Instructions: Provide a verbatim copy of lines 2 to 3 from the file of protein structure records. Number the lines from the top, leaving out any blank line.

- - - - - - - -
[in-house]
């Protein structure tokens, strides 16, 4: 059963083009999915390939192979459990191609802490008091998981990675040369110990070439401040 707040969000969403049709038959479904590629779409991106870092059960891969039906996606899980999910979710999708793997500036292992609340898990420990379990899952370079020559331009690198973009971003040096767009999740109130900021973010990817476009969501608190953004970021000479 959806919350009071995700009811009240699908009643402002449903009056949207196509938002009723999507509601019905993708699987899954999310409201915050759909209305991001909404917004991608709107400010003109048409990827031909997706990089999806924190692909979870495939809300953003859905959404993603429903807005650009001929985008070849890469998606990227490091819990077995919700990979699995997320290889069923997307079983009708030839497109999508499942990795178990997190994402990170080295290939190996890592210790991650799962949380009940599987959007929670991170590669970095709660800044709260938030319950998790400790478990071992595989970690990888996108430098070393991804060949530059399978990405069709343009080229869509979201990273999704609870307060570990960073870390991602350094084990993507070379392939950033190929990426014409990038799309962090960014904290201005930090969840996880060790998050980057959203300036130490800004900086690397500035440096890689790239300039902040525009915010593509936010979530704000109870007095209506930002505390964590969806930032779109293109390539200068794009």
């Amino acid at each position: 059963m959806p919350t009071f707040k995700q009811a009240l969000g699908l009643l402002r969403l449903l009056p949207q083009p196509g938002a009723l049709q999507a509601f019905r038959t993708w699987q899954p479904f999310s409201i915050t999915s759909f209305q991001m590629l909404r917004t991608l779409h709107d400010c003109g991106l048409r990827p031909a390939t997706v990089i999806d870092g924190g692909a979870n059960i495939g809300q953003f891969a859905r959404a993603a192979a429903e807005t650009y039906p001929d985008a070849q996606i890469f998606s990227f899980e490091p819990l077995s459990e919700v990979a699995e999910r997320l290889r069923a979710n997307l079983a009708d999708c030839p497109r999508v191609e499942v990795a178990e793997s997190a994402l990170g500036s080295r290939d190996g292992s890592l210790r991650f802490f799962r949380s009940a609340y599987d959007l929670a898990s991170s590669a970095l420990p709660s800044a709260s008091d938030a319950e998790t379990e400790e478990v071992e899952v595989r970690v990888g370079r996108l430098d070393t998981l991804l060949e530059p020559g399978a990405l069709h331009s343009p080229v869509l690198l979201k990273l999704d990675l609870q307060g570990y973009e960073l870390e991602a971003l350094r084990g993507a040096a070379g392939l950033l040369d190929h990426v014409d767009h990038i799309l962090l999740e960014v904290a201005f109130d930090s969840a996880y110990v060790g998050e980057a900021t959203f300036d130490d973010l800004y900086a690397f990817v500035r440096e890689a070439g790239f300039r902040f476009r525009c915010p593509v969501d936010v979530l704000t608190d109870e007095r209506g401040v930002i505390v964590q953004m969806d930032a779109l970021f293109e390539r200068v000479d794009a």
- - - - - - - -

């Protein structure tokens, strides 16, 4: 059963083009999915390939192979459990191609802490008091998981990675040369110990070439401040 707040969000969403049709038959479904590629779409991106870092059960891969039906996606899980999910979710999708793997500036292992609340898990420990379990899952370079020559331009690198973009971003040096767009999740109130900021973010990817476009969501608190953004970021000479 959806919350009071995700009811009240699908009643402002449903009056949207196509938002009723999507509601019905993708699987899954999310409201915050759909209305991001909404917004991608709107400010003109048409990827031909997706990089999806924190692909979870495939809300953003859905959404993603429903807005650009001929985008070849890469998606990227490091819990077995919700990979699995997320290889069923997307079983009708030839497109999508499942990795178990997190994402990170080295290939190996890592210790991650799962949380009940599987959007929670991170590669970095709660800044709260938030319950998790400790478990071992595989970690990888996108430098070393991804060949530059399978990405069709343009080229869509979201990273999704609870307060570990960073870390991602350094084990993507070379392939950033190929990426014409990038799309962090960014904290201005930090969840996880060790998050980057959203300036130490800004900086690397500035440096890689790239300039902040525009915010593509936010979530704000109870007095209506930002505390964590969806930032779109293109390539200068794009």
């Amino acid at each position: 059963m959806p919350t009071f707040k995700q009811a009240l969000g699908l009643l402002r969403l449903l009056p949207q083009p196509g938002a009723l049709q999507a509601f019905r038959t993708w699987q899954p479904f999310s409201i915050t999915s759909f209305q991001m590629l909404r917004t991608l779409h709107d400010c003109g991106l048409r990827p031909a390939t997706v990089i999806d870092g924190g692909a979870n059960i495939g809300q953003f891969a859905r959404a993603a192979a429903e807005t650009y039906p001929d985008a070849q996606i890469f998606s990227f899980e490091p819990l077995s459990e919700v990979a699995e999910r997320l290889r069923a979710n997307l079983a009708d999708c030839p497109r999508v191609e499942v990795a178990e793997s997190a994402l990170g500036s080295r290939d190996g292992s890592l210790r991650f802490f799962r949380s009940a609340y599987d959007l929670a898990s991170s590669a970095l420990p709660s800044a709260s008091d938030a319950e998790t379990e400790e478990v071992e899952v595989r970690v990888g370079r996108l430098d070393t998981l991804l060949e530059p020559g399978a990405l069709h331009s343009p080229v869509l690198l979201k990273l999704d990675l609870q307060g570990y973009e960073l870390e991602a971003l350094r084990g993507a040096a070379g392939l950033l040369d190929h990426v014409d767009h990038i799309l962090l999740e960014v904290a201005f109130d930090s969840a996880y110990v060790g998050e980057a900021t959203f300036d130490d973010l800004y900086a690397f990817v500035r440096e890689a070439g790239f300039r902040f476009r525009c915010p593509v969501d936010v979530l704000t608190d109870e007095r209506g401040v930002i505390v964590q953004m969806d930032a779109l970021f293109e390539r200068v000479d794009a």